In many cases, Mertz gets calls from students who need help preparing for an exam, want help preparing for a course or even just need to know where to begin with a course. In those cases, she tells them to review their study guides, listens to their worries, answers questions, and refers them to StraighterLine’s tutoring service.

“Then I normally walk the student through a first topic,” said Mertz. “Especially if it's a new student, I take them right through the subject, and I show them the different parts of the lesson, and how they can get to each section. I even lead them to their first exam and show them how to move around the website. It just makes it easier for them.”

That can take 20 minutes, but sometimes, however, students need more.

Mertz, like all StraighterLine student advisors, often goes above and beyond her duties for students who contact her seeking help. She’s advocated for a student with StraighterLine’s academic team when there was a misunderstanding about an assignment, for example. Recently, Mertz helped a student who’d never used YouTube by walking them through an assignment, guiding them through the process of uploading a video and uploading the assignment to their course.

One of the most important things Mertz and the other student advisors do, however, is to take a whole-student approach to student support. When a student calls in with a specific question, Mertz checks their whole profile to see if there are other areas where she can help.

For example, when students call to request transcripts, Mertz checks their account to see if the student is still active. If they are, she helps them cancel their StraighterLine membership so they aren’t rebilled.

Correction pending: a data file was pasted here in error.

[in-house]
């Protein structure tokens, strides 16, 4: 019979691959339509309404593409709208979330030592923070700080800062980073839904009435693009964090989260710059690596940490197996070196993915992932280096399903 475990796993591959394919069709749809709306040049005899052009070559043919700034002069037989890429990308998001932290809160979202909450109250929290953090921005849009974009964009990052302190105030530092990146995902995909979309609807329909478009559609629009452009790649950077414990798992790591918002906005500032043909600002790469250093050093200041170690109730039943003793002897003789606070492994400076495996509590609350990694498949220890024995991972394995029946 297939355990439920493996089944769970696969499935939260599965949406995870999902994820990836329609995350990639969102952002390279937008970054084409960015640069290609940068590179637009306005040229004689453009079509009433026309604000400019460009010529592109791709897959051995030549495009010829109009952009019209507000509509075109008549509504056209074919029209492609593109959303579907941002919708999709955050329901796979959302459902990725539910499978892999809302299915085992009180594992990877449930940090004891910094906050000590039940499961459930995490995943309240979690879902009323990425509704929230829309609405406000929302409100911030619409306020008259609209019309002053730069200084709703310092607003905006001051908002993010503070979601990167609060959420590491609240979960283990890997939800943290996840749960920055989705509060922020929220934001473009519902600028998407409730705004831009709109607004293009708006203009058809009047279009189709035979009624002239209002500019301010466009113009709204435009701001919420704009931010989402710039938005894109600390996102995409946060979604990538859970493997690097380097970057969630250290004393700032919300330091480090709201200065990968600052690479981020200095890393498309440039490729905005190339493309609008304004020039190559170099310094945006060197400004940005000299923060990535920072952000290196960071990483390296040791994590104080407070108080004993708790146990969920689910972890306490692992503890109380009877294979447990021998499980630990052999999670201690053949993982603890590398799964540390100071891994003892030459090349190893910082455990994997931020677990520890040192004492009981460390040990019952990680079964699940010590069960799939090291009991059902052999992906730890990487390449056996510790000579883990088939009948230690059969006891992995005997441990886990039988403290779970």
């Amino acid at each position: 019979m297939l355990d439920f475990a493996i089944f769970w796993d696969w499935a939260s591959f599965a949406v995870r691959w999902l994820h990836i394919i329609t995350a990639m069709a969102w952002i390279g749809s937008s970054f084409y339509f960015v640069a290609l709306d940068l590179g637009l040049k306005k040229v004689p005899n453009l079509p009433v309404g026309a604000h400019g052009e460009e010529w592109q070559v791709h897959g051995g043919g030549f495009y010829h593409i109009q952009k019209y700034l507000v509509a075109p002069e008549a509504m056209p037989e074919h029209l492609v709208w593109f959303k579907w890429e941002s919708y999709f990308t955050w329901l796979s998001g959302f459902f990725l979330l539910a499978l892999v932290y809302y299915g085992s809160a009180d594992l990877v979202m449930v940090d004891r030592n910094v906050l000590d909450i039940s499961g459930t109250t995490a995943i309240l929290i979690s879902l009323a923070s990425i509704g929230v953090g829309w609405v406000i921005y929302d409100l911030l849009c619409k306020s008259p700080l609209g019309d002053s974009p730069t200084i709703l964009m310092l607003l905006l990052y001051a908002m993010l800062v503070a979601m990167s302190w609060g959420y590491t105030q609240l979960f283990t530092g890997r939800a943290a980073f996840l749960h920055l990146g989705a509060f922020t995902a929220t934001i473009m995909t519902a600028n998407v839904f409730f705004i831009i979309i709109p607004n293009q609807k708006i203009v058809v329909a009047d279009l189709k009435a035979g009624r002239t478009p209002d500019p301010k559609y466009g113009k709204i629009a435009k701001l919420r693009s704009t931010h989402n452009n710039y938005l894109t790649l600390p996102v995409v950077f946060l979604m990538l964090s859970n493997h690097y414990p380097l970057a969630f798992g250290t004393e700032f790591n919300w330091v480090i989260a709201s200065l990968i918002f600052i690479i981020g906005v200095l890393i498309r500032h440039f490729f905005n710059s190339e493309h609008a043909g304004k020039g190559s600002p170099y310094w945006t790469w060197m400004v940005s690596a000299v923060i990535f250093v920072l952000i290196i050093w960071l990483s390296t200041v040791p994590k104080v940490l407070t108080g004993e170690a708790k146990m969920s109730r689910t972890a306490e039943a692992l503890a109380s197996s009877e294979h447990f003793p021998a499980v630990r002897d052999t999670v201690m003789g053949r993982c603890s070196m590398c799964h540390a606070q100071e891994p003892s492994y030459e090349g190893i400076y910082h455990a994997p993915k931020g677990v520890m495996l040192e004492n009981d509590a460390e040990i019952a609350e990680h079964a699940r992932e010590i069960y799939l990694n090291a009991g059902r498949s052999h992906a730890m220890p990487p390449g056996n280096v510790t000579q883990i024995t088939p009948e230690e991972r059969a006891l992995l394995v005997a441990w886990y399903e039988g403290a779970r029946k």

“You need to be able to listen and really actively look at a student’s profile, because sometimes a student’s concerns don’t come out the first time, or an important question isn’t asked,” said Mertz. “We just take the time and listen, and don't push anyone off the phone. If we can cover all the bases for each student as much as possible, they can move on freely to completing their course and getting their transfer credit.”

Scaling individualized support

For most high-volume support centers, efficiency is a top priority. According to one report, the average handle time (AHT) for call centers is 6 minutes and 3 seconds. The shorter the call, the more callers an agent can handle. StraighterLine’s priority, however, is not the length of the call — student advisors’ top priority is making sure students are happy, and well supported. Mertz has spent as long as 40 minutes on the phone with a student.

“They just wanted to be heard,” she said.

Mertz’s attention to detail and student-by-student approach to student care is a hallmark of StraighterLine’s student support philosophy.

Research shows students do best when they feel cared for, student advisors like Mertz are trained in a culture of caring. StraighterLine has no call quotas and doesn’t cap the time student advisers spend on the phone with students. They’re evaluated not on the volume of calls they take, but on student satisfaction and on the length of time between a student raising an issue and that issue being resolved.

“It’s just about serving the student completely and proactively,” says Joseph Thibault, StraighterLine’s vice president of student support & academic services.

Advisors act as an ombudsman for the students, listening to their concerns and advocating for them as needed. To do this, every student advisor is given the ability and autonomy to help students. They’re able to give students as much time as they need to ensure that any student’s problem is solved.